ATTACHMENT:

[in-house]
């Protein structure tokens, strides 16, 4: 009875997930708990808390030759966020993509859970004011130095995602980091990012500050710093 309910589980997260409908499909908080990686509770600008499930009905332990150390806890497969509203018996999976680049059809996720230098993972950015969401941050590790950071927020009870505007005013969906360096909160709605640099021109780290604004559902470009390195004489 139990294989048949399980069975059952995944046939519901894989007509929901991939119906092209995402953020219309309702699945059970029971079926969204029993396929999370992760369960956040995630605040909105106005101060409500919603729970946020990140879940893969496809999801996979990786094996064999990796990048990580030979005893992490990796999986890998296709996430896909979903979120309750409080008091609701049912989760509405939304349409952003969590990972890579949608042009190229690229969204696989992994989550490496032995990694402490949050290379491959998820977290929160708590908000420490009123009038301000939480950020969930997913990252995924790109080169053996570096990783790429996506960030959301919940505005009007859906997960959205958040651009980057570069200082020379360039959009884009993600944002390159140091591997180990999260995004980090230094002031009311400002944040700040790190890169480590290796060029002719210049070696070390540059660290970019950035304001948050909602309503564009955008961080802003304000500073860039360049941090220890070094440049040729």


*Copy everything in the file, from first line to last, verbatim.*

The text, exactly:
[in-house]
């Protein structure tokens, strides 16, 4: 009875997930708990808390030759966020993509859970004011130095995602980091990012500050710093 309910589980997260409908499909908080990686509770600008499930009905332990150390806890497969509203018996999976680049059809996720230098993972950015969401941050590790950071927020009870505007005013969906360096909160709605640099021109780290604004559902470009390195004489 139990294989048949399980069975059952995944046939519901894989007509929901991939119906092209995402953020219309309702699945059970029971079926969204029993396929999370992760369960956040995630605040909105106005101060409500919603729970946020990140879940893969496809999801996979990786094996064999990796990048990580030979005893992490990796999986890998296709996430896909979903979120309750409080008091609701049912989760509405939304349409952003969590990972890579949608042009190229690229969204696989992994989550490496032995990694402490949050290379491959998820977290929160708590908000420490009123009038301000939480950020969930997913990252995924790109080169053996570096990783790429996506960030959301919940505005009007859906997960959205958040651009980057570069200082020379360039959009884009993600944002390159140091591997180990999260995004980090230094002031009311400002944040700040790190890169480590290796060029002719210049070696070390540059660290970019950035304001948050909602309503564009955008961080802003304000500073860039360049941090220890070094440049040729």